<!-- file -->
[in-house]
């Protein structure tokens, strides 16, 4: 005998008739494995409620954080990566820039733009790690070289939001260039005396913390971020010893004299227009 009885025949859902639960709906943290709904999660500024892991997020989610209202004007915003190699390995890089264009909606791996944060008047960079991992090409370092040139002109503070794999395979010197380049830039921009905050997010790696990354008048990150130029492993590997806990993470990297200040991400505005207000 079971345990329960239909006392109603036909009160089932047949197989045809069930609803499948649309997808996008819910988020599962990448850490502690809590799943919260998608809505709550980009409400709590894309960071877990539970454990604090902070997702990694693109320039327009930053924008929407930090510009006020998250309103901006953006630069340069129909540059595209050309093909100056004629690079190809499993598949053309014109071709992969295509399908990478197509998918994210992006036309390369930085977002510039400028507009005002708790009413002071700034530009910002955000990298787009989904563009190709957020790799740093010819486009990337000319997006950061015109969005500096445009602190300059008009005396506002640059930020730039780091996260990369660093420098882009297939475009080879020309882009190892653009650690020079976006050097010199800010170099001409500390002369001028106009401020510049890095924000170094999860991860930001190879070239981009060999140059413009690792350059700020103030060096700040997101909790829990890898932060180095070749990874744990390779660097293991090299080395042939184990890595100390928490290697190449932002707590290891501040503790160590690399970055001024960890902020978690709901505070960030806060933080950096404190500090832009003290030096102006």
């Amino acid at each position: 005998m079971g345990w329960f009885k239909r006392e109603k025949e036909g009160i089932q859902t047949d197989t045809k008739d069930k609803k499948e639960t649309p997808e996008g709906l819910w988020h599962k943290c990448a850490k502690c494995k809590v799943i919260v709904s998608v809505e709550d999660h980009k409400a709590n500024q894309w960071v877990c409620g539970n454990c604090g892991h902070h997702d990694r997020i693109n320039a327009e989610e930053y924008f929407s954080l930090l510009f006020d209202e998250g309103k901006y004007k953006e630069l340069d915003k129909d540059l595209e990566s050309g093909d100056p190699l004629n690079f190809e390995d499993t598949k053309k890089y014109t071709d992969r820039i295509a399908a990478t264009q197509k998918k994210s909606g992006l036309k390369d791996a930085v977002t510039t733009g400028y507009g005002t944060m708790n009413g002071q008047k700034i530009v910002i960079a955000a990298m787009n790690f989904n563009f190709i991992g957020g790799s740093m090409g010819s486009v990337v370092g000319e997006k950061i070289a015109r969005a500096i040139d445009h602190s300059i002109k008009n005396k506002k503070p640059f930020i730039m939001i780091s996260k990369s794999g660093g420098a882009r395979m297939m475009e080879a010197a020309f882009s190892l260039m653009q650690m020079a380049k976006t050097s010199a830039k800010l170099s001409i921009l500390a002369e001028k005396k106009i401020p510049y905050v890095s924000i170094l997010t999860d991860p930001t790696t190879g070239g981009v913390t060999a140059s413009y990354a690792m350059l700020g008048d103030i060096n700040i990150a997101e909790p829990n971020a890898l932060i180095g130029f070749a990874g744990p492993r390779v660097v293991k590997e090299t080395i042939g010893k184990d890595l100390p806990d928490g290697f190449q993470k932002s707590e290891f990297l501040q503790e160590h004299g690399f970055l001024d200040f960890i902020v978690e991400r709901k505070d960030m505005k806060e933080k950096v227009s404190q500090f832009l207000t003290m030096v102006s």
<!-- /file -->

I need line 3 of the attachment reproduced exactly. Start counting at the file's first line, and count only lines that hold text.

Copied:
């Amino acid at each position: 005998m079971g345990w329960f009885k239909r006392e109603k025949e036909g009160i089932q859902t047949d197989t045809k008739d069930k609803k499948e639960t649309p997808e996008g709906l819910w988020h599962k943290c990448a850490k502690c494995k809590v799943i919260v709904s998608v809505e709550d999660h980009k409400a709590n500024q894309w960071v877990c409620g539970n454990c604090g892991h902070h997702d990694r997020i693109n320039a327009e989610e930053y924008f929407s954080l930090l510009f006020d209202e998250g309103k901006y004007k953006e630069l340069d915003k129909d540059l595209e990566s050309g093909d100056p190699l004629n690079f190809e390995d499993t598949k053309k890089y014109t071709d992969r820039i295509a399908a990478t264009q197509k998918k994210s909606g992006l036309k390369d791996a930085v977002t510039t733009g400028y507009g005002t944060m708790n009413g002071q008047k700034i530009v910002i960079a955000a990298m787009n790690f989904n563009f190709i991992g957020g790799s740093m090409g010819s486009v990337v370092g000319e997006k950061i070289a015109r969005a500096i040139d445009h602190s300059i002109k008009n005396k506002k503070p640059f930020i730039m939001i780091s996260k990369s794999g660093g420098a882009r395979m297939m475009e080879a010197a020309f882009s190892l260039m653009q650690m020079a380049k976006t050097s010199a830039k800010l170099s001409i921009l500390a002369e001028k005396k106009i401020p510049y905050v890095s924000i170094l997010t999860d991860p930001t790696t190879g070239g981009v913390t060999a140059s413009y990354a690792m350059l700020g008048d103030i060096n700040i990150a997101e909790p829990n971020a890898l932060i180095g130029f070749a990874g744990p492993r390779v660097v293991k590997e090299t080395i042939g010893k184990d890595l100390p806990d928490g290697f190449q993470k932002s707590e290891f990297l501040q503790e160590h004299g690399f970055l001024d200040f960890i902020v978690e991400r709901k505070d960030m505005k806060e933080k950096v227009s404190q500090f832009l207000t003290m030096v102006s």